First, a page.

An effective sermon outline will feel like a butcher using a sharp knife – better cuts with less effort.
One way you know you’re due for an upgrade in your outline process is noticing when “rightly dividing the word” and “preaching the word in and out of season” begins to feel like cutting a steak with a dull knife. It’s getting cut, but the cuts are messy, and the work required seems disproportionate to the investment made into your people.
Just like knives need to be regularly sharpened, your sermon preparation tools also need upkeep. Proper utilization of various types of sermon outlines or sermon outline templates are a great way to keep the preacher’s mind fresh and the listeners’ ears tuned in.
A poor sermon outline is fundamentally unloving to the listener.
When you are taking someone somewhere, it is kind to lead them in such a way they can follow you. Sermons are not a game of chase with a four-year-old in which the child takes off running while you, the exasperated follower, try to keep up.
No, sermons are functions of shepherding; being easy to follow is partially a result of good structure. If your sermon preparations include a poor outline you’ll be asking your listeners to play chase.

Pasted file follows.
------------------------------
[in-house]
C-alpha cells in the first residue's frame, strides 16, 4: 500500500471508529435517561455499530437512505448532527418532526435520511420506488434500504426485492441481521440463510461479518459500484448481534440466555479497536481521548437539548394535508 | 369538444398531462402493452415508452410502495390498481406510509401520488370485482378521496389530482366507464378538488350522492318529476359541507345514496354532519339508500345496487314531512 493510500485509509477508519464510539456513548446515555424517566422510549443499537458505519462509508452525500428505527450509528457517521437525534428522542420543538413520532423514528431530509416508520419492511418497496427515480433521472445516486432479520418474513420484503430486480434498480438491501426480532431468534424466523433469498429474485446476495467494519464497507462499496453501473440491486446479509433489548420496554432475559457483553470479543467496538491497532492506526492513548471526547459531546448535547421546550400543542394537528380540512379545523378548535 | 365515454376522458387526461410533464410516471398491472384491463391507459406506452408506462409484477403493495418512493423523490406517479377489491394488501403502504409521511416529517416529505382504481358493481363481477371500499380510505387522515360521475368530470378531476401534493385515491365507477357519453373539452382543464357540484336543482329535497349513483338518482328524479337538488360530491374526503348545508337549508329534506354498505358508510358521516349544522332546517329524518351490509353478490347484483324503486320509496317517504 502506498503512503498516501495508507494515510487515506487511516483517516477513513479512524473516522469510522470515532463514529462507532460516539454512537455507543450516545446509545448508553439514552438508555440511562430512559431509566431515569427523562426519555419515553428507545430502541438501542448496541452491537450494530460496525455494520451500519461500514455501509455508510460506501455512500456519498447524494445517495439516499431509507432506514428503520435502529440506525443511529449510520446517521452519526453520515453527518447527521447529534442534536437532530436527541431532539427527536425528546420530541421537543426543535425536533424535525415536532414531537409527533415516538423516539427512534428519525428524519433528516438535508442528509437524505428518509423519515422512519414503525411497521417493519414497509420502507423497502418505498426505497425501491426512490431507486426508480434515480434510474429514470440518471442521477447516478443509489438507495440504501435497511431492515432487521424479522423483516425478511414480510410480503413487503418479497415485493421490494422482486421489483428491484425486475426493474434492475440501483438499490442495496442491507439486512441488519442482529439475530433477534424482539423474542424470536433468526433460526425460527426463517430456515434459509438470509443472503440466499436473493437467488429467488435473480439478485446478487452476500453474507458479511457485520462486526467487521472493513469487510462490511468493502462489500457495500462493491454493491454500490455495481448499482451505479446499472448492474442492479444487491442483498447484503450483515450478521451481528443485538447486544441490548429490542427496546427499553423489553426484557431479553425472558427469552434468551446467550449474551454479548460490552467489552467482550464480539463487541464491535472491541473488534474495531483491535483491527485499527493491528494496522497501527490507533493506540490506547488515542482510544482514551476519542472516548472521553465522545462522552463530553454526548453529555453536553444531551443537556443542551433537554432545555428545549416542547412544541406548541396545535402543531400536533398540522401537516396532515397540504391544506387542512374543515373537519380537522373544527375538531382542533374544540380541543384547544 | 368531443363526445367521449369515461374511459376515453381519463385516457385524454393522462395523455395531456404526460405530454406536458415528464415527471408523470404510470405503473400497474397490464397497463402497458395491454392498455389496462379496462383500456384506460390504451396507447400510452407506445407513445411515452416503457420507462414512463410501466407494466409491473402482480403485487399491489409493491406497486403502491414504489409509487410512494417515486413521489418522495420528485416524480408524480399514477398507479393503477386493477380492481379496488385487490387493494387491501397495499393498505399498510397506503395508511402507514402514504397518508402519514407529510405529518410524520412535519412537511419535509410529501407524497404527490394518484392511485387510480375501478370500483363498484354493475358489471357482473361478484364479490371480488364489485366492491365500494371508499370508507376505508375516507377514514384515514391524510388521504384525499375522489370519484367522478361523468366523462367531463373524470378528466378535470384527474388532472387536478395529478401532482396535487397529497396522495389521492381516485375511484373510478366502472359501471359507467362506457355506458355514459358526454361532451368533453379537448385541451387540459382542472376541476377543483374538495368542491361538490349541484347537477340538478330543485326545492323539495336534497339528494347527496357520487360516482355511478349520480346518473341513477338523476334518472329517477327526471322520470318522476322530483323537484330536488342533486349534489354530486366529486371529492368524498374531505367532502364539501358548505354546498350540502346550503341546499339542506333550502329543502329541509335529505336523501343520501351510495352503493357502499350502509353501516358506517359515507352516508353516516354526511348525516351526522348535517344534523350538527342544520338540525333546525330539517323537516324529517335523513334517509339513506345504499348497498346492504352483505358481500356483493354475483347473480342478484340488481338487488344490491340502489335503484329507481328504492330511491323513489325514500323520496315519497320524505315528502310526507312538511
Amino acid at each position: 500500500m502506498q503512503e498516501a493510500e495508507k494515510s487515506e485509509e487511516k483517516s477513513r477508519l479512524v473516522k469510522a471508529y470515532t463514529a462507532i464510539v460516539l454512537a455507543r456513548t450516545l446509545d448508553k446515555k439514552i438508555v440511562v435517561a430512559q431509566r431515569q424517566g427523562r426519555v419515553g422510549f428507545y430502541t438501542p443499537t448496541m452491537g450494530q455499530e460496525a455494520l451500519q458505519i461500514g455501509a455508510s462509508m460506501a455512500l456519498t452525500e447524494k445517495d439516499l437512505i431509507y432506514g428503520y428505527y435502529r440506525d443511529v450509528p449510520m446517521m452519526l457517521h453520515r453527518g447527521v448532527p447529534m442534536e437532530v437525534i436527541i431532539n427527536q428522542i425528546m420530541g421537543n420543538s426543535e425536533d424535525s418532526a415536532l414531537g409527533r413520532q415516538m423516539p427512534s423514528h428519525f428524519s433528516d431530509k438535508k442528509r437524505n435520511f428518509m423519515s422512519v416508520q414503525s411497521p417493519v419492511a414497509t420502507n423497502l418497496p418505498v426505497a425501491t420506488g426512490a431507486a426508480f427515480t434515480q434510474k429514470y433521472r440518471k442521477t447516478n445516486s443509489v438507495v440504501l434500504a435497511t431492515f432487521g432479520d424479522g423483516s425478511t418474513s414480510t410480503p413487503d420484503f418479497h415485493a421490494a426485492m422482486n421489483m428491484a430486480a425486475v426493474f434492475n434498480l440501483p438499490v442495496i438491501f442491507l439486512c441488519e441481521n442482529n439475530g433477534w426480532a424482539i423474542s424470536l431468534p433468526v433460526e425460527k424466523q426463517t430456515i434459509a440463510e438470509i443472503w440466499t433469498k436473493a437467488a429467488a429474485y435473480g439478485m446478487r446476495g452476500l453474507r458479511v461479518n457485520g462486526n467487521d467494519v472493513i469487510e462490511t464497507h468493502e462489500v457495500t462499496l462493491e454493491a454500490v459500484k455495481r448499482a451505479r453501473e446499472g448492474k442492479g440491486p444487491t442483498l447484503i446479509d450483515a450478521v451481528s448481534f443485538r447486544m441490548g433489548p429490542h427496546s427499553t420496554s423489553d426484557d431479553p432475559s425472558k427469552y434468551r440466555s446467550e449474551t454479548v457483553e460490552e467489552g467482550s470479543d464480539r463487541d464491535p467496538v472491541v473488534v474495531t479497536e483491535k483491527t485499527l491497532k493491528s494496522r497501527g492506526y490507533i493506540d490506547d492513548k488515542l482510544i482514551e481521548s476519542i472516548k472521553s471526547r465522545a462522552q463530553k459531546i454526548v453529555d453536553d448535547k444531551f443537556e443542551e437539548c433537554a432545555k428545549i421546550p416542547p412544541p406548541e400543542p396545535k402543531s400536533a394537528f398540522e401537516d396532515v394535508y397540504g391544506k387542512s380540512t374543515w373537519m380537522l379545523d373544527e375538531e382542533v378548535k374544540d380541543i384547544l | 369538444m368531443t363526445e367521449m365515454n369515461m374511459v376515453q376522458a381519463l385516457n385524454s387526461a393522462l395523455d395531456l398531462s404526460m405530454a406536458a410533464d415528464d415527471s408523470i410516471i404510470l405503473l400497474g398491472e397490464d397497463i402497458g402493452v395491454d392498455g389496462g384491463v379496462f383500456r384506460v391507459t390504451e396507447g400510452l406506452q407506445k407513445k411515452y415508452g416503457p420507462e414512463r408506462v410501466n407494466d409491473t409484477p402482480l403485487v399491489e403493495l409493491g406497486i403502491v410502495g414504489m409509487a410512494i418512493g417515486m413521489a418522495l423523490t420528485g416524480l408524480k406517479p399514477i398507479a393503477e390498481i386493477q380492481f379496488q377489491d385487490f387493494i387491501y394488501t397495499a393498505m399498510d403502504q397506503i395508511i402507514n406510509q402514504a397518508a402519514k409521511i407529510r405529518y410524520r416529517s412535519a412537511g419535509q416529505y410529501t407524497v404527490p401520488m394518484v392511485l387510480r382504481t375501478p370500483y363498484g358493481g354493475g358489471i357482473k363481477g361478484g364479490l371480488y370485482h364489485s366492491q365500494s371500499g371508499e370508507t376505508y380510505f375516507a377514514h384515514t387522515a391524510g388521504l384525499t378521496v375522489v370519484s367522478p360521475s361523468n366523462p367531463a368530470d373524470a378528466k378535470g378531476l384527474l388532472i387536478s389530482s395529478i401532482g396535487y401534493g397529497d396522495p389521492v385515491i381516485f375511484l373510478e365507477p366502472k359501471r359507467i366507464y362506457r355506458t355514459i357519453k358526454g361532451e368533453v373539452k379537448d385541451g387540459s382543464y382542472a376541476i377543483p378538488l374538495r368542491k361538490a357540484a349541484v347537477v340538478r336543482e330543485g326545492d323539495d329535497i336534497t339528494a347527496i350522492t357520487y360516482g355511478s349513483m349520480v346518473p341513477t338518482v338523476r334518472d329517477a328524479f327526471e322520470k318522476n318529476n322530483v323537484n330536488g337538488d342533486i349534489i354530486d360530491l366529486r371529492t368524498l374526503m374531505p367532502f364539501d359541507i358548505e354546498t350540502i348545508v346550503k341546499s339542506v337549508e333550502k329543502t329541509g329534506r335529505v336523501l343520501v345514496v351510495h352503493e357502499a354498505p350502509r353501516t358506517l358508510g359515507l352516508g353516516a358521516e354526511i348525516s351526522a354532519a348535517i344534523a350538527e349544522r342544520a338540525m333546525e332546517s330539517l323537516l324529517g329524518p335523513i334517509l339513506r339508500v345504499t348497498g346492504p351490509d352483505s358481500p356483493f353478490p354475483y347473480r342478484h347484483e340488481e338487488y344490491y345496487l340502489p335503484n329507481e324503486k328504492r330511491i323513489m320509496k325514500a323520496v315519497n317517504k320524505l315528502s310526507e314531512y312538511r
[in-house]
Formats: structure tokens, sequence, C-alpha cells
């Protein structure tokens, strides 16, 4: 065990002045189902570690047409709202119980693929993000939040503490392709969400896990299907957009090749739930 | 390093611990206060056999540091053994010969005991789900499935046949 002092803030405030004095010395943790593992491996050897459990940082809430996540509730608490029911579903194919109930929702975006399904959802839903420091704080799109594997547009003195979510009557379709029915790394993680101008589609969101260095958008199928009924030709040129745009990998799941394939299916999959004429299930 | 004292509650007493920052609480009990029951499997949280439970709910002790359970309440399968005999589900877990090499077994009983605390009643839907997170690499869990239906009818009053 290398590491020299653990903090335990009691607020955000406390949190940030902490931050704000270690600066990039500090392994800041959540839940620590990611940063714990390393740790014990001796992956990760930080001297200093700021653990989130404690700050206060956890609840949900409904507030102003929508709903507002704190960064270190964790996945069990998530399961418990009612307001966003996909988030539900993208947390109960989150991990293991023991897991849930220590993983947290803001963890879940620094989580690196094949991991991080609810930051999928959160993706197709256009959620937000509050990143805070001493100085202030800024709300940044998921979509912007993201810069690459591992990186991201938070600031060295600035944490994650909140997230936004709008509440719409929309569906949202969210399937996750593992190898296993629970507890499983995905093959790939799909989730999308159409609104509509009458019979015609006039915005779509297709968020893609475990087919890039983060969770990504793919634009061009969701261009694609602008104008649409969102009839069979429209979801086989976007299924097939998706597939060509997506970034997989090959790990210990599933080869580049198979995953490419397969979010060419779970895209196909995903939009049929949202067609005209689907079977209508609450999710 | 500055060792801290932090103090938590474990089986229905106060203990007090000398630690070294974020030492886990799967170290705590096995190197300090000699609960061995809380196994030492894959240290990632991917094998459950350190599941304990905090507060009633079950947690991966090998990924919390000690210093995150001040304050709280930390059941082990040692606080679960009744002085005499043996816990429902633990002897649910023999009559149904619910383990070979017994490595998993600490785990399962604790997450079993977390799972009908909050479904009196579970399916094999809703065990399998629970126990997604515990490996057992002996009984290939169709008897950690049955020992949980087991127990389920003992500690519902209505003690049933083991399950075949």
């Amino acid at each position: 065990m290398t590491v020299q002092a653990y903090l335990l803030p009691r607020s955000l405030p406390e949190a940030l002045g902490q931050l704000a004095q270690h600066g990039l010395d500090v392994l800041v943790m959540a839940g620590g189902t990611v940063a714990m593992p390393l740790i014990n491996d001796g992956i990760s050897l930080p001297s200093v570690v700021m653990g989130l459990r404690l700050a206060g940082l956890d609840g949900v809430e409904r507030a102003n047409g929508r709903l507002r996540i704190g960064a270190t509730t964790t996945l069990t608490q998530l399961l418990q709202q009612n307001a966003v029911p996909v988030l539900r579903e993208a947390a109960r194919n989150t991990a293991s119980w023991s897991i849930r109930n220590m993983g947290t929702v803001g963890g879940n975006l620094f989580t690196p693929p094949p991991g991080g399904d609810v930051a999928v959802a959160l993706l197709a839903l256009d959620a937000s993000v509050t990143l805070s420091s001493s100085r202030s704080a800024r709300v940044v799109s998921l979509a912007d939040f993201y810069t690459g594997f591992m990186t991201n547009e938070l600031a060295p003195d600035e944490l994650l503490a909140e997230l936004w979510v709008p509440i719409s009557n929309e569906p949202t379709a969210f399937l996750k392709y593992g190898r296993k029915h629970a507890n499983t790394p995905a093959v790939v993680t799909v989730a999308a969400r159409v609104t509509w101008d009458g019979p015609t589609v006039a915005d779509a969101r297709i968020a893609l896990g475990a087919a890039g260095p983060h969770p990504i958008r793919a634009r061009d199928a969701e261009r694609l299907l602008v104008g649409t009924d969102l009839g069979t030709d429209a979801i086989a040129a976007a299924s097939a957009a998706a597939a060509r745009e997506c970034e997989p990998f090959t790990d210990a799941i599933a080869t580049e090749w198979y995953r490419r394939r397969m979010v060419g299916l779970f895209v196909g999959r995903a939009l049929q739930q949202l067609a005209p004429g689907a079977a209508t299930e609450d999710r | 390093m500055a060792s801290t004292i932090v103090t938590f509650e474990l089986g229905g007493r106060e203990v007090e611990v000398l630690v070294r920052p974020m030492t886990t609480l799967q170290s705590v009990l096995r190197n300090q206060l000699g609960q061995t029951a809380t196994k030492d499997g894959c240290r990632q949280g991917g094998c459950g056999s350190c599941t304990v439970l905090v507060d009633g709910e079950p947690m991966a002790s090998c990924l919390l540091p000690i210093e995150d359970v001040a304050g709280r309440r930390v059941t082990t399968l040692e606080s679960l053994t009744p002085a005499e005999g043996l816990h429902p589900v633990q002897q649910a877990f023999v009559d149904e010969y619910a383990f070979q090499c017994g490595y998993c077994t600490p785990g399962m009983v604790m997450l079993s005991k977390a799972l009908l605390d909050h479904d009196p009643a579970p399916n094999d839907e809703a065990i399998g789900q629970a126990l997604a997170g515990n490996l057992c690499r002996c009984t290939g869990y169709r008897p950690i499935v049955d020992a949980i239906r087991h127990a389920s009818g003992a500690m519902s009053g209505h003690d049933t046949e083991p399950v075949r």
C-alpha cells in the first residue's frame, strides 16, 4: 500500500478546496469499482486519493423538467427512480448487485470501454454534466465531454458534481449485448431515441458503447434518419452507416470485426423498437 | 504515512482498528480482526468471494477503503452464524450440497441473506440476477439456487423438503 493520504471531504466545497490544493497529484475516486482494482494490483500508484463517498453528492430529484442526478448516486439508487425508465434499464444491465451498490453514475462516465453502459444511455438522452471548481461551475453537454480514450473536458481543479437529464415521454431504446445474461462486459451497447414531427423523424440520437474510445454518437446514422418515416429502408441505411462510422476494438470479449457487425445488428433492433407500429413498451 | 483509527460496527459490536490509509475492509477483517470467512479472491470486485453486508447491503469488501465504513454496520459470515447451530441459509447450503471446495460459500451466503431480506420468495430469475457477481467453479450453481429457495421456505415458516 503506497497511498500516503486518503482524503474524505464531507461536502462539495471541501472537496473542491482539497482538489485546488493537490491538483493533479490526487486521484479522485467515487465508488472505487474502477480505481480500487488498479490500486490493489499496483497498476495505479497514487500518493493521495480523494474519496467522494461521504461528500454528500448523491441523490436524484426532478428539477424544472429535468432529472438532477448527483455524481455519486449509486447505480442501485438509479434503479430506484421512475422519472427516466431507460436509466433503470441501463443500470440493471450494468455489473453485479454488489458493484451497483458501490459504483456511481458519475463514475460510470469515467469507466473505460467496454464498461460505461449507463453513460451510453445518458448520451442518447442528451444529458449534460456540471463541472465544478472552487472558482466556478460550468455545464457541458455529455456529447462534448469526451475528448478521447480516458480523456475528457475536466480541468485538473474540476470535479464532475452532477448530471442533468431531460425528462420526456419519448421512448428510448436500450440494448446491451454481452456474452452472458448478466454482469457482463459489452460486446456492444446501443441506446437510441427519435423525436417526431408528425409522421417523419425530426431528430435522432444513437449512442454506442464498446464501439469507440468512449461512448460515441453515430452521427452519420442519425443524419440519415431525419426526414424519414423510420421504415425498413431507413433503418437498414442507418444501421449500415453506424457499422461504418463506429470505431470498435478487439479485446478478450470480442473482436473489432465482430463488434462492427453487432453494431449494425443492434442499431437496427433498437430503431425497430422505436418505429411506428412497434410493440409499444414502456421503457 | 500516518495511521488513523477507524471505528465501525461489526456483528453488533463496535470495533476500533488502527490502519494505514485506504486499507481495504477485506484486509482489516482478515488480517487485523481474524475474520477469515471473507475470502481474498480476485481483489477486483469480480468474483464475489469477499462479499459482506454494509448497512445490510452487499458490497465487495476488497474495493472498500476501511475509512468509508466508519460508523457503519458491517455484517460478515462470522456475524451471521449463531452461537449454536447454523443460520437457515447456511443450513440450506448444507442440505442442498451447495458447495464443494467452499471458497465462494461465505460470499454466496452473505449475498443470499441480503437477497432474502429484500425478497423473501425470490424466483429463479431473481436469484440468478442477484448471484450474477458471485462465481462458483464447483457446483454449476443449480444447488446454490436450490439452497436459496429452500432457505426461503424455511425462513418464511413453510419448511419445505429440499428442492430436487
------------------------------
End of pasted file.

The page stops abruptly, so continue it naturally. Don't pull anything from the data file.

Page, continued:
Preaching is not just saying things in front of people, it is serving God’s people. If at a restaurant a waiter brought your dessert out first, your main course second, your appetizers third, and didn’t bring out the drinks you ordered at all, it doesn’t truly matter how good the appetizers were, it would be a sub-par experience. Worst of all, you’d go home discussing how weird the food service was, not the food.
It’s the problem that sermon outlines give solution to; we are serving up the solid food of God’s word in a way that makes it accessible and digestible, and people walk away talking about the food, not the wait staff. Good use of a sermon outline structures the act of service in preaching such that it is truly an act of service – not merely an act of self-expression that the congregation happens to be listening in on. A good structure means listeners will be more likely to listen to, remember, discuss, and apply your sermons.